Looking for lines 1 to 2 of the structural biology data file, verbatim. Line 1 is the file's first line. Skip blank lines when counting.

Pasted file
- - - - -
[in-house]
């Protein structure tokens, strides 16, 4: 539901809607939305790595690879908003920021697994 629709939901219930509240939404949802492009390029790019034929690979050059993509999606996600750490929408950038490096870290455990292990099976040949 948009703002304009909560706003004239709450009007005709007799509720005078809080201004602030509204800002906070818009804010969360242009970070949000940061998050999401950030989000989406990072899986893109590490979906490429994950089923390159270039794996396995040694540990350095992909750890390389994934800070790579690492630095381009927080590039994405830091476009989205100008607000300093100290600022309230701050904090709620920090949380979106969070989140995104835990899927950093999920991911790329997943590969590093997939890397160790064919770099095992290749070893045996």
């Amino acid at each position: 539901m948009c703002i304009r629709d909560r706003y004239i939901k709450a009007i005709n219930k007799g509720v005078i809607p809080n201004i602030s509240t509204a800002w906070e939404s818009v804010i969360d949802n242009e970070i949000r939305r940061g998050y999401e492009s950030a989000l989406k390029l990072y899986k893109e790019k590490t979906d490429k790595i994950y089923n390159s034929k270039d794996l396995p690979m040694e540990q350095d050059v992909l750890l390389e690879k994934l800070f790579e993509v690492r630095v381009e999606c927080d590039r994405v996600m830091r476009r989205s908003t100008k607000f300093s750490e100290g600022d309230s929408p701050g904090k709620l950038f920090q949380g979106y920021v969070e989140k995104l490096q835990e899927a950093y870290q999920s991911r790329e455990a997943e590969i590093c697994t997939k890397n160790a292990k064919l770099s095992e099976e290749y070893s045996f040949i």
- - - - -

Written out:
[in-house]
């Protein structure tokens, strides 16, 4: 539901809607939305790595690879908003920021697994 629709939901219930509240939404949802492009390029790019034929690979050059993509999606996600750490929408950038490096870290455990292990099976040949 948009703002304009909560706003004239709450009007005709007799509720005078809080201004602030509204800002906070818009804010969360242009970070949000940061998050999401950030989000989406990072899986893109590490979906490429994950089923390159270039794996396995040694540990350095992909750890390389994934800070790579690492630095381009927080590039994405830091476009989205100008607000300093100290600022309230701050904090709620920090949380979106969070989140995104835990899927950093999920991911790329997943590969590093997939890397160790064919770099095992290749070893045996």